regained most of his strength in a short time, re-
sumed practice, and has seemingly been growing in
popularity ever since. His labors in the army were
at times very severe, and proved too much for him,
but as a school in surgery they were of incalculable
benefit to him. His reputation in this direction
stands very high, and it is not an uncommon thing
for him to ride fifty and a hundred miles to attend
difficult surgical cases.

Dr. Waters was coroner of Marshall county six
years, and physician and surgeon to the county in-
firmary a similar period of time.

He is a Royal Arch Mason, and a charter member
of the fraternity in this county. He was in early
life a free-soil whig, and easily glided into the re-
publican ranks. On politics and every other sub-
ject, he is frank, outspoken and fearless.

Miss Eleanor Barrows, of Delaware county, Ohio,



became his wife on the ist of December, 1842, and
has borne him four children, two sons and two
daughters. His eldest son, William A., died in the
army. The other son, Dwight Emmett, has a wife and
is in business in Marshalltown. The two daughters,
Imogen and Celia, are unmarried.

Dr. Waters is a permanent member of the Iowa
State Medical Society, and also a member of the
Am.erican Medical Association, and in 1874 was a
delegate to the meeting of the latter body. His

standing in the medical fraternity of the state is of
the highest order. His social and moral habits are
also excellent.

Dr. Waters is generous hearted almost to a fault ;
is very kind to the poor; never presses a debt; has
raised his family well, and is a success as a physician
and surgeon. He is in comfortable circumstances
pecuniarily, but owing to his liberality his accumu-
lations do not equal those of some other medical
men whose rides are fewer and shorter.



HENRY MUNSON DEAN, the eldest son of
Henry and Almira (Munson) Dean, was born
at Canaan, Litchfield county, Connecticut, on the 8th
of November, 1836, and is descended on both sides
from English ancestors. His great-grandfather Dean
emigrated from England and settled in Canaan soon
after the revolution, where a large colony of his de-
scendants still reside. His maternal ancestors emi-
grated at an earlier period, and some of them fought
under Washington in the revolutionary war.

Henry Munson, our subject, received his primary
education in the public schools of his native village,
and at thirteen he was sent to a private academy in
the vicinity, where he studied the usual branches of
learning, including the Latin language and the higher
mathematics. At the age of eighteen years he taught
a district school during the winter and spent the
summer upon the farm.

He commenced the study of medicine in 1857 un-
der the direction of Dr. L. H. Aiken, at Falls Village.
He subsequently attended two courses of medical lec-
tures at the College of Physicians and Surgeons, med-
ical department of Columbia College, New York city,
from which institution he graduated with honors on
the 14th of March, i86i. He soon after commenced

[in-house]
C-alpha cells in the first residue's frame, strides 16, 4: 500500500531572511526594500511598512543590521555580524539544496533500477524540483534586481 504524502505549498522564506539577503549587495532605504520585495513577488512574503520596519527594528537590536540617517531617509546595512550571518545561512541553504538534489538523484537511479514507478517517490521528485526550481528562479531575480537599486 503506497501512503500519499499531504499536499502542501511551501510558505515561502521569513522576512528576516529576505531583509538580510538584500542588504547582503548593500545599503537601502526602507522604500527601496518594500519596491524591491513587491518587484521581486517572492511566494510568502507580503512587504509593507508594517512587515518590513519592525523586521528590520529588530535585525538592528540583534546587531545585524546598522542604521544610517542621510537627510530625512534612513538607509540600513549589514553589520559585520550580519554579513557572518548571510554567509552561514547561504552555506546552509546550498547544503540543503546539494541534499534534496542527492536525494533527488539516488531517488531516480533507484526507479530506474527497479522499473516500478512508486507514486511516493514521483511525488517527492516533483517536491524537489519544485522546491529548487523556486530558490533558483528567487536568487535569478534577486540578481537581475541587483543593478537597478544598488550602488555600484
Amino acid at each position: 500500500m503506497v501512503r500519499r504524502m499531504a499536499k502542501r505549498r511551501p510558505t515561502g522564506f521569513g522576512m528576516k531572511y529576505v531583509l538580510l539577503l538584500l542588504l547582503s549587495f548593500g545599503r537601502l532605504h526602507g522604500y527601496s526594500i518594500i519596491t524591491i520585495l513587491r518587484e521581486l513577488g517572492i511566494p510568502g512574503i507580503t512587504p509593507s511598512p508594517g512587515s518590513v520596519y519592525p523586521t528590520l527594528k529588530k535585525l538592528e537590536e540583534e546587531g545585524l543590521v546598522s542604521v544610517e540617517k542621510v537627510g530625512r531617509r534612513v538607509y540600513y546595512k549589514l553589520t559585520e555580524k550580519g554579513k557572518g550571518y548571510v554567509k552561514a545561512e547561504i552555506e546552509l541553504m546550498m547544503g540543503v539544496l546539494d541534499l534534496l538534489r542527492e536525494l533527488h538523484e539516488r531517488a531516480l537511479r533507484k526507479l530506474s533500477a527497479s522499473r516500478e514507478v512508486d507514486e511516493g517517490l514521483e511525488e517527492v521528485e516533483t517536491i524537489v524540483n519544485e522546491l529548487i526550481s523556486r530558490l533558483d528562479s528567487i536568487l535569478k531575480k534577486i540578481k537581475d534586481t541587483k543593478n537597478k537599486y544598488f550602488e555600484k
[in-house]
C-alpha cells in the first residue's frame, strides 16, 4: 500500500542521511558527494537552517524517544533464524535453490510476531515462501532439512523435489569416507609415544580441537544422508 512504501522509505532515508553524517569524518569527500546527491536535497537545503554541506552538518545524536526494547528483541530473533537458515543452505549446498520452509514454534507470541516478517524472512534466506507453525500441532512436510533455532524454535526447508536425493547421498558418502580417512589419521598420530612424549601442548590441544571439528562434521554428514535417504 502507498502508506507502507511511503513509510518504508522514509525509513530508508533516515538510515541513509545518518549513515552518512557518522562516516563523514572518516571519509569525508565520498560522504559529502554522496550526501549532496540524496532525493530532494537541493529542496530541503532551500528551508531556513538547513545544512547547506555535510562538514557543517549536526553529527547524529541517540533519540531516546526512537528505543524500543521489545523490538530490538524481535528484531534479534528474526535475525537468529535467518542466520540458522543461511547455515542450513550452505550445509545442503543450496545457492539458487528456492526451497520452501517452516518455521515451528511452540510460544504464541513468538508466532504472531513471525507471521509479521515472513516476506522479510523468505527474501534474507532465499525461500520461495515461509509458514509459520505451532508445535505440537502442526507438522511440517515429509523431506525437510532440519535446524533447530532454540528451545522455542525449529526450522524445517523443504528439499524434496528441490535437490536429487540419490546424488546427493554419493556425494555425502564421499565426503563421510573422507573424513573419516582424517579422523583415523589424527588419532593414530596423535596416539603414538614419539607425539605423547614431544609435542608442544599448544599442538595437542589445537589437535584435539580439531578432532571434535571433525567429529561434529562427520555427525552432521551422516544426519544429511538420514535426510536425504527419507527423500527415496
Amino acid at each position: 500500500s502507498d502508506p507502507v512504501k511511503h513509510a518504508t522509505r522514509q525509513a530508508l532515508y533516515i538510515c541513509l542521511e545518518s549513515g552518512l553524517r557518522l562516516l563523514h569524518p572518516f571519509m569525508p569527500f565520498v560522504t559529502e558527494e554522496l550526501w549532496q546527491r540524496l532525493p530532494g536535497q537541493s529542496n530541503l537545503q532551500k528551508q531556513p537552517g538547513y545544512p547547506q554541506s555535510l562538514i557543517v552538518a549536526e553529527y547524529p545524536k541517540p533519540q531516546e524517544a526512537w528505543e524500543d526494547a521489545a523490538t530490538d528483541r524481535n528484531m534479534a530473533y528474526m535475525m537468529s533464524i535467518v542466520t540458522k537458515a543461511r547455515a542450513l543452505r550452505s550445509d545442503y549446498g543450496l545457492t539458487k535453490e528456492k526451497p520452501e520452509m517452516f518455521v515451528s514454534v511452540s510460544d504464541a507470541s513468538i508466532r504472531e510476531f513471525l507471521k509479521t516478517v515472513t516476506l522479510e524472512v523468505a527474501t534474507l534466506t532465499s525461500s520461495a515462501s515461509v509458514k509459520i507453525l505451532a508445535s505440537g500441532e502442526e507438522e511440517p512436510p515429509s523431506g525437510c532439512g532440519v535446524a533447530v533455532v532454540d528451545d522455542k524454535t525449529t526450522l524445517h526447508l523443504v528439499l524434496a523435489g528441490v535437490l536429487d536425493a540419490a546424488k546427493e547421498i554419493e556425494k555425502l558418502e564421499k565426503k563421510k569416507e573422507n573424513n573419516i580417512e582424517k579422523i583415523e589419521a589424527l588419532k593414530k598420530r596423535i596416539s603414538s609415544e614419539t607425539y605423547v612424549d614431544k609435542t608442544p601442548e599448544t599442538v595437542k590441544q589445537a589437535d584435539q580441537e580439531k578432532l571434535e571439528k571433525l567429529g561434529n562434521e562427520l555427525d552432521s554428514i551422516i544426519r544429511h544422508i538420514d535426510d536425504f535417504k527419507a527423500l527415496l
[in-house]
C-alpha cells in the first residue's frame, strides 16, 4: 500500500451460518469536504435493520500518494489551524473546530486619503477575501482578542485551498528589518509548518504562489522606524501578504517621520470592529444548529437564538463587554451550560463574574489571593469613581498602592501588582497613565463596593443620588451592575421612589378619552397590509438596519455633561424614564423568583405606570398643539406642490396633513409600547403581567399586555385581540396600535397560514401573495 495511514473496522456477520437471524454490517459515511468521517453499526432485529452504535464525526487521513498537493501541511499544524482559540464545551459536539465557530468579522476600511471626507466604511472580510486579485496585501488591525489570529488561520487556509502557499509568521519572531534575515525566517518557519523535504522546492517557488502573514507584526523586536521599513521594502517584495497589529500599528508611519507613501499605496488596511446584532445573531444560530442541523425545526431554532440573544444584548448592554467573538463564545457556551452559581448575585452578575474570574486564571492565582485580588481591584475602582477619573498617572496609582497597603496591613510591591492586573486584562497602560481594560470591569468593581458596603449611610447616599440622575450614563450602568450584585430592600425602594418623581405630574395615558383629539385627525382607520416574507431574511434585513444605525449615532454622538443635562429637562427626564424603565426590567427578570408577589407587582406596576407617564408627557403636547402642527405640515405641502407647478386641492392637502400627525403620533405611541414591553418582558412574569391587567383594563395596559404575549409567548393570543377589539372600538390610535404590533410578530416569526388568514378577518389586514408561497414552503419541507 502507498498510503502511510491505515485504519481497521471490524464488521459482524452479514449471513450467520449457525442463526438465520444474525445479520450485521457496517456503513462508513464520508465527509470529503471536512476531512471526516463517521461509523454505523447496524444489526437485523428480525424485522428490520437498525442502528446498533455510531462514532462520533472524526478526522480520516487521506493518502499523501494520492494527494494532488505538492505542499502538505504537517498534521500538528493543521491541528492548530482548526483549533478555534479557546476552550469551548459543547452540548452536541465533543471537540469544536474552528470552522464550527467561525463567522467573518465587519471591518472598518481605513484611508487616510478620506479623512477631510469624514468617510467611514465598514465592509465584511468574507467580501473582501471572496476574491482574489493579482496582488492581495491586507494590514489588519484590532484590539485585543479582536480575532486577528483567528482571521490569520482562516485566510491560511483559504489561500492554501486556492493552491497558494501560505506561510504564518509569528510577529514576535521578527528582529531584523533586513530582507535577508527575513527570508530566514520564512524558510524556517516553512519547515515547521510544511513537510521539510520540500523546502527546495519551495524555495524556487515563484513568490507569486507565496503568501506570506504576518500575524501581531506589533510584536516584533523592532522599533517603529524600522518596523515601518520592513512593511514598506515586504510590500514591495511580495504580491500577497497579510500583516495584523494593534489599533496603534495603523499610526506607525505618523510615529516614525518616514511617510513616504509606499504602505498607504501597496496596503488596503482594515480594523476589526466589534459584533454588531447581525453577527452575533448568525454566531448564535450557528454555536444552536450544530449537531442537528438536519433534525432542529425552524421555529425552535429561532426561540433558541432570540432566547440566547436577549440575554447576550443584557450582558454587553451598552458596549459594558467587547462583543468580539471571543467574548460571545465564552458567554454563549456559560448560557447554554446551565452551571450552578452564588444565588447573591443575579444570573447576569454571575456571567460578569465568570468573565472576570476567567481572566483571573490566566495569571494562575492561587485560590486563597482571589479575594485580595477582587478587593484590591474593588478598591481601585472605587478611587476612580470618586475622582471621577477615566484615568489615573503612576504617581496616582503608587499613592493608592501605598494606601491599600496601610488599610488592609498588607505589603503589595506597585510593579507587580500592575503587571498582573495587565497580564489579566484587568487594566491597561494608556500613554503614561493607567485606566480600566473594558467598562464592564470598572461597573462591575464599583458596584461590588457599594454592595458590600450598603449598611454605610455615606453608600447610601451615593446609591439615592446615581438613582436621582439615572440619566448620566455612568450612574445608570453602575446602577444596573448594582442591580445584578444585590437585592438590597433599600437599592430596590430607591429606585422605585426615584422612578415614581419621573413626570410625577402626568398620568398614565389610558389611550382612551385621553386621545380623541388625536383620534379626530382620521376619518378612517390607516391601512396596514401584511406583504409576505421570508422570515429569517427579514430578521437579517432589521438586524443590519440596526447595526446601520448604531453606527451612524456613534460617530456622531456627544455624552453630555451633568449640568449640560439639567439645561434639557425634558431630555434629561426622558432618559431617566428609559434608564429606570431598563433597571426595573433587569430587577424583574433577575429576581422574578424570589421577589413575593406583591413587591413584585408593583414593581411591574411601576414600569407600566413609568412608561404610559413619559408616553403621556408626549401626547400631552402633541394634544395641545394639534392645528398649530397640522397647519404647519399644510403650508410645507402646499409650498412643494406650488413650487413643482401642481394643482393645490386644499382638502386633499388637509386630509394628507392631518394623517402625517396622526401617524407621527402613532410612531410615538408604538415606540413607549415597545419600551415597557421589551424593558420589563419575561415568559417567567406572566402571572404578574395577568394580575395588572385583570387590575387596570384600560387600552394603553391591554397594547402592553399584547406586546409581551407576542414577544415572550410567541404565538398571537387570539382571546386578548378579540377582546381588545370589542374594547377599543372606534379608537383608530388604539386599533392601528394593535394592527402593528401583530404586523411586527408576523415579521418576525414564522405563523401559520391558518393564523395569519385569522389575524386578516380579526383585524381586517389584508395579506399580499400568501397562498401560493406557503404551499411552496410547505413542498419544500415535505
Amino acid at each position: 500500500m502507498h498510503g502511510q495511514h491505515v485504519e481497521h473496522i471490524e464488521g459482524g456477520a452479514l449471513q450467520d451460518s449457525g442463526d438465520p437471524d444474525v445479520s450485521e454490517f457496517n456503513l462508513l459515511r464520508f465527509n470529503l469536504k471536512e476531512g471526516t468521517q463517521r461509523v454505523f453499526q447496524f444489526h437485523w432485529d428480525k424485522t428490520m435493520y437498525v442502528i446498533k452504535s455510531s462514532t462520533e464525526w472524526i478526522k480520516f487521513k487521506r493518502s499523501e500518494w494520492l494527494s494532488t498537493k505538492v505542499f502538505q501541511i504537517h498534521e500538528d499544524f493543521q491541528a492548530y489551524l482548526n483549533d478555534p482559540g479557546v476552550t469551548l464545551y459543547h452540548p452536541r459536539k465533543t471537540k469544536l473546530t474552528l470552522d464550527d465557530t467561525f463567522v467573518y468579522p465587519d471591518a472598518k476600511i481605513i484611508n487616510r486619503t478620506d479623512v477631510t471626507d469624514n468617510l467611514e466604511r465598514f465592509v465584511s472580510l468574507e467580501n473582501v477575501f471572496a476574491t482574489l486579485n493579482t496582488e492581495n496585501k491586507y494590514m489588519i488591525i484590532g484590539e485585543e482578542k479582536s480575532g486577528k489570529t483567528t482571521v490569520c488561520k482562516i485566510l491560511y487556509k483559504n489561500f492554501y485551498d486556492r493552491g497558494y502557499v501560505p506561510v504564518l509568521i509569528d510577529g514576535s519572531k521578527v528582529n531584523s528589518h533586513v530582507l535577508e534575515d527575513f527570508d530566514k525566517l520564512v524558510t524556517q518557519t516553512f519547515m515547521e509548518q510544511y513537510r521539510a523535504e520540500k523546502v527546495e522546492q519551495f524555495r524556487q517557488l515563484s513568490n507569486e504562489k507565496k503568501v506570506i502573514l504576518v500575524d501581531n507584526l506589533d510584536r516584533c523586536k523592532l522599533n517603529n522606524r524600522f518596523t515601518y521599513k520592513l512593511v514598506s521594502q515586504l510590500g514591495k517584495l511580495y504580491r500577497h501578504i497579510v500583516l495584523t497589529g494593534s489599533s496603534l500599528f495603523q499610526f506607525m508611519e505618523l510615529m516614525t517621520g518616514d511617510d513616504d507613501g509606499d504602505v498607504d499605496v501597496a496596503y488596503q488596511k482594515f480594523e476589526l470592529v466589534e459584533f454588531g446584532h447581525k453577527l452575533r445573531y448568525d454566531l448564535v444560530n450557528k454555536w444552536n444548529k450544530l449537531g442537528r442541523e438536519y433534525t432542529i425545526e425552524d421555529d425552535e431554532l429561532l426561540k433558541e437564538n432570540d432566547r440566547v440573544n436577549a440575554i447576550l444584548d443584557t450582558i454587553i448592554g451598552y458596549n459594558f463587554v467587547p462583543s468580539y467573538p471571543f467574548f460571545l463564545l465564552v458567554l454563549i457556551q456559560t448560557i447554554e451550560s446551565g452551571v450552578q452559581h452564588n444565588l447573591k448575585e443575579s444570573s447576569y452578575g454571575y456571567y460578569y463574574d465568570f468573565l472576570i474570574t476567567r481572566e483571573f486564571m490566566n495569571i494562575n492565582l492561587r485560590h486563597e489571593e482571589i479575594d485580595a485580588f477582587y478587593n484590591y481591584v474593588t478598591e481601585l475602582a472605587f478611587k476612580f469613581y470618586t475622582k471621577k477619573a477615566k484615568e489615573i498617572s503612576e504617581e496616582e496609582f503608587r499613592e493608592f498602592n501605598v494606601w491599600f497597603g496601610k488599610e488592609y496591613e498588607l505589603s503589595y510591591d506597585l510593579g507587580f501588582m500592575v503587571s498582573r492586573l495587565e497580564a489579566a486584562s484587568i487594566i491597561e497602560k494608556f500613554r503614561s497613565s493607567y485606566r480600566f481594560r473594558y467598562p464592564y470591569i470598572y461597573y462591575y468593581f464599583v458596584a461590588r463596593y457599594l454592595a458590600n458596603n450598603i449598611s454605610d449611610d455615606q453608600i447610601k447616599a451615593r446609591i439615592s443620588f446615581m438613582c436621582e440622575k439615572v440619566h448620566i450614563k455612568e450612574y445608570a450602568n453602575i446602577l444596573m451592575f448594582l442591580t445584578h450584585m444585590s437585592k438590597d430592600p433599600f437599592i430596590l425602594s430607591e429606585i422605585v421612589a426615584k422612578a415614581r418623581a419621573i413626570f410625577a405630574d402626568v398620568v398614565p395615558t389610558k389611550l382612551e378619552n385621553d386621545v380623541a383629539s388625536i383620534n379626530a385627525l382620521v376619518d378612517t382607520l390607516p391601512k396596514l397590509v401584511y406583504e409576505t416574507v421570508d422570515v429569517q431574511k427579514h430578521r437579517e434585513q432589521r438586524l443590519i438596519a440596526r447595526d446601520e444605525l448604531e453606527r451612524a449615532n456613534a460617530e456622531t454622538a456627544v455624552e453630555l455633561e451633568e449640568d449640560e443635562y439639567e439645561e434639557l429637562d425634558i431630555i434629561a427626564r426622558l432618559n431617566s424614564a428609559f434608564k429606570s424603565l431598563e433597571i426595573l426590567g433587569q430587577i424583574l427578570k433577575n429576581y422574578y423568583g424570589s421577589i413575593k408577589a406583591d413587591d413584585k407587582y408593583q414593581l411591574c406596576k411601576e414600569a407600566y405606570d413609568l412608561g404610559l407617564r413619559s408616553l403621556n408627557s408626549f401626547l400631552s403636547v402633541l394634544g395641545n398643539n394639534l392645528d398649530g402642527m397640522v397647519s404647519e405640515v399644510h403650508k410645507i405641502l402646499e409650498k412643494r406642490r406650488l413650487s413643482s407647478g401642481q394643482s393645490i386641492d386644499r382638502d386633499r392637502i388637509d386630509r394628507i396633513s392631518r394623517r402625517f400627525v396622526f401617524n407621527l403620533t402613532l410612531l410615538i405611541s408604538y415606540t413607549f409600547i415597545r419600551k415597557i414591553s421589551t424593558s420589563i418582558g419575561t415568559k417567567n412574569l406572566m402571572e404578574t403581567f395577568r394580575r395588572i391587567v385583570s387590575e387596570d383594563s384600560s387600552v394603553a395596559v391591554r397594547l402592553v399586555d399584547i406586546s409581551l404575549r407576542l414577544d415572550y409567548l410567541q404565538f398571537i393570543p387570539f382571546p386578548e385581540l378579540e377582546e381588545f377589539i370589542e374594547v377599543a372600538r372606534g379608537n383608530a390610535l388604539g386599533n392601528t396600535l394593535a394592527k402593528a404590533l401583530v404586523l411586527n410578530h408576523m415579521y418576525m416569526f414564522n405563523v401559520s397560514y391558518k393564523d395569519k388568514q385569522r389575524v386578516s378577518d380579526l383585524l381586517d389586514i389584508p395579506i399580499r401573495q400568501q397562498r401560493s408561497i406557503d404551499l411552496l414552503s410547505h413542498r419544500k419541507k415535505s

the practice of his profession at Canaan Center, some
two miles from the residence of his father, where he
remained until 1862, when he offered his services to
the government as a volunteer medical officer. On
being examined by a board of medical men, of which
Dr. Valentine Mott was chairman, he was ordered
to Fortress Monroe, and from thence was sent to
General McClellan, at Harrison's Landing, where he
was assigned to the ist regiment Massachusetts Vol-
unteer Infantry, where he remained, except a short

period after the battle of Malvern Hill with the 2d
New York Infantry, until after the second battle of
Bull Run, when, the 3d corps hospital being organ-
ized at Fort Lyons, near Alexandria, Virginia, he
was assigned to duty at that institution. Here he
remained until the spring of 1863, when the hospital
was removed, and he was ordered to report to the
medical director at Washington, District of Colum-
bia, by whom he was placed on duty in the " Lincoln
United States General Hospital," of that city, on the
Sth of February, 1863, where he remained over two
years, having charge of the barrack branch of that
institution during the last six months of this period.
On the 20th of February, 1865, he was, by order of
the war department, appointed assistant' surgeon of
U. S. Veteran Volunteers, and was assigned to duty
with the ist regiment, ist brigade, and ist (Han-
cock's) Army Corps, and was with them in the field
until after the close of the war, and subsequently
had charge of the several military hospitals con-
nected with the defenses of Baltimore, then under
command of General Hancock, until he was mus-
tered out of service, on the loth of January, i866,
having served, in all, some three years and six

As a military surgeon, the record of Dr. Dean is
second to that of no other man in the service. His
fame as a successful operator was spread far and
wide, and wherever a critical and peculiarly delicate
operation in surgery was to be performed. Dr. Dean's
services were brought into requisition, if at all avail-
able. He was transferred from ward to ward in the
Lincoln Hospital as the exigencies of the service
seemed to require, and his skill and success became
so noted that he was ultimately placed over the



wards appropriated to disabled officers. He served
as medical inspector of Lincoln Hospital, as superin-
tendent of the dead-house and pathological depart-
ment of the hospital, as president of the board of
officers for the examination of men recommended
for furlough, veteran reserve corps, for duty or for
discharge from the service, and as a leading member
of the council of the board of administration of the
hospital. He was the most prominent and distin-
guished surgeon of his years and experience in the
institution. In addition to his official duties in the

Online Librarypub American Biographical Publishing CompanyThe United States biographical dictionary and portrait gallery of eminent and self made men. Iowa volume → online text (page 117 of 125)